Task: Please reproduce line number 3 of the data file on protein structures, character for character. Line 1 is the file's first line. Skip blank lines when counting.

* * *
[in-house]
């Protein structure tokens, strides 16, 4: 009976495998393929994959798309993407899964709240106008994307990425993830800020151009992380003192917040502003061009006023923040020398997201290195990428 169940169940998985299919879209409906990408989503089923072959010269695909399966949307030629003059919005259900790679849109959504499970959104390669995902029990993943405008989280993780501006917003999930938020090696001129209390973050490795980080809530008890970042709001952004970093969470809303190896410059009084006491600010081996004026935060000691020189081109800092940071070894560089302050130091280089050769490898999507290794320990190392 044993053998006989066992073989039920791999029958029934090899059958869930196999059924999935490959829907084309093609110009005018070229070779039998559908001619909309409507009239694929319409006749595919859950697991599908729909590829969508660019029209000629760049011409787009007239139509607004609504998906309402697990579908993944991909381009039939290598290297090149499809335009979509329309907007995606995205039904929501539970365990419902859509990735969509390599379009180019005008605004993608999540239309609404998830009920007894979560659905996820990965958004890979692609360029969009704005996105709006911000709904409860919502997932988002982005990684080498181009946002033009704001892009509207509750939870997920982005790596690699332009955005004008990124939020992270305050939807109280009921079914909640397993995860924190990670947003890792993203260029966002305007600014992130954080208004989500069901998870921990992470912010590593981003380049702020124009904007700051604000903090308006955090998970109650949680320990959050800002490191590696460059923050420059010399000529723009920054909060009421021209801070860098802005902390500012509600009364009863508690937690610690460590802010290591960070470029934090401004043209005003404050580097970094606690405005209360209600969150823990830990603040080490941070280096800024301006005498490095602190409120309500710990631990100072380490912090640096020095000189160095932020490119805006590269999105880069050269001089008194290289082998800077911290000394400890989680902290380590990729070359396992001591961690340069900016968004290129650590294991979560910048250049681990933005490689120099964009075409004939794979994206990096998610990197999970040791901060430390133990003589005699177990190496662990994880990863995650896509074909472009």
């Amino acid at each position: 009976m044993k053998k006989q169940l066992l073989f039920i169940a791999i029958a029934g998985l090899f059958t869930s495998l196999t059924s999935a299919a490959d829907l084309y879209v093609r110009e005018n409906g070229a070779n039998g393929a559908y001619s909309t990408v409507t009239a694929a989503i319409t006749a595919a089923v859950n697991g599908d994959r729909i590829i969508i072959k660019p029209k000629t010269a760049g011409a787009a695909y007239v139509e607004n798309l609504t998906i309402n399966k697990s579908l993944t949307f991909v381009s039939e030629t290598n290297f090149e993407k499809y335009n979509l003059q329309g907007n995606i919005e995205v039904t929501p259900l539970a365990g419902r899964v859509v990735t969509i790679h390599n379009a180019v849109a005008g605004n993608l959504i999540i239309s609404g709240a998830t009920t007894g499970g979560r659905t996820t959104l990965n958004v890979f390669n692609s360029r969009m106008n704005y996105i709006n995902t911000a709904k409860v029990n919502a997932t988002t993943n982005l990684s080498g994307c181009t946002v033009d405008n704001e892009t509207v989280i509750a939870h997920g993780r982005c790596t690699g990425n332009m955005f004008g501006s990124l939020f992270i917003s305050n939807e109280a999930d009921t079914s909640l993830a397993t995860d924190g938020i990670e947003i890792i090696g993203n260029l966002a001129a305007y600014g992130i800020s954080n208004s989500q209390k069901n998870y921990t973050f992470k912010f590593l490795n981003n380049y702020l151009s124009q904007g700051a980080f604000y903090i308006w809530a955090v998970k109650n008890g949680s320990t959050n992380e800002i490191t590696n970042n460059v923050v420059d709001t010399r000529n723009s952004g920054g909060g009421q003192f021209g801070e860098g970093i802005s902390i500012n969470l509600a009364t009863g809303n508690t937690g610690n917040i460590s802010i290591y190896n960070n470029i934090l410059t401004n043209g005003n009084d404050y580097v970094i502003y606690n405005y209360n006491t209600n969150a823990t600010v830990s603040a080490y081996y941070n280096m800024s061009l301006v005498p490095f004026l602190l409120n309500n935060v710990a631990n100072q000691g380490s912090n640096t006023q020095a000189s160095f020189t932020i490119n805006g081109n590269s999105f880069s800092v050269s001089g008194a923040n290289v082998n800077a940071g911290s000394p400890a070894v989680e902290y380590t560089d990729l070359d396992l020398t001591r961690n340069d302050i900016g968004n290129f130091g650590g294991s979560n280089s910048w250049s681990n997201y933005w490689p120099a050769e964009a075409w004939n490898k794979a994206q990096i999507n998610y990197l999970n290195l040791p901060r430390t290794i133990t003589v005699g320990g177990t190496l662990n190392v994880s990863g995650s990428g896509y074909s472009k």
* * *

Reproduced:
């Amino acid at each position: 009976m044993k053998k006989q169940l066992l073989f039920i169940a791999i029958a029934g998985l090899f059958t869930s495998l196999t059924s999935a299919a490959d829907l084309y879209v093609r110009e005018n409906g070229a070779n039998g393929a559908y001619s909309t990408v409507t009239a694929a989503i319409t006749a595919a089923v859950n697991g599908d994959r729909i590829i969508i072959k660019p029209k000629t010269a760049g011409a787009a695909y007239v139509e607004n798309l609504t998906i309402n399966k697990s579908l993944t949307f991909v381009s039939e030629t290598n290297f090149e993407k499809y335009n979509l003059q329309g907007n995606i919005e995205v039904t929501p259900l539970a365990g419902r899964v859509v990735t969509i790679h390599n379009a180019v849109a005008g605004n993608l959504i999540i239309s609404g709240a998830t009920t007894g499970g979560r659905t996820t959104l990965n958004v890979f390669n692609s360029r969009m106008n704005y996105i709006n995902t911000a709904k409860v029990n919502a997932t988002t993943n982005l990684s080498g994307c181009t946002v033009d405008n704001e892009t509207v989280i509750a939870h997920g993780r982005c790596t690699g990425n332009m955005f004008g501006s990124l939020f992270i917003s305050n939807e109280a999930d009921t079914s909640l993830a397993t995860d924190g938020i990670e947003i890792i090696g993203n260029l966002a001129a305007y600014g992130i800020s954080n208004s989500q209390k069901n998870y921990t973050f992470k912010f590593l490795n981003n380049y702020l151009s124009q904007g700051a980080f604000y903090i308006w809530a955090v998970k109650n008890g949680s320990t959050n992380e800002i490191t590696n970042n460059v923050v420059d709001t010399r000529n723009s952004g920054g909060g009421q003192f021209g801070e860098g970093i802005s902390i500012n969470l509600a009364t009863g809303n508690t937690g610690n917040i460590s802010i290591y190896n960070n470029i934090l410059t401004n043209g005003n009084d404050y580097v970094i502003y606690n405005y209360n006491t209600n969150a823990t600010v830990s603040a080490y081996y941070n280096m800024s061009l301006v005498p490095f004026l602190l409120n309500n935060v710990a631990n100072q000691g380490s912090n640096t006023q020095a000189s160095f020189t932020i490119n805006g081109n590269s999105f880069s800092v050269s001089g008194a923040n290289v082998n800077a940071g911290s000394p400890a070894v989680e902290y380590t560089d990729l070359d396992l020398t001591r961690n340069d302050i900016g968004n290129f130091g650590g294991s979560n280089s910048w250049s681990n997201y933005w490689p120099a050769e964009a075409w004939n490898k794979a994206q990096i999507n998610y990197l999970n290195l040791p901060r430390t290794i133990t003589v005699g320990g177990t190496l662990n190392v994880s990863g995650s990428g896509y074909s472009k």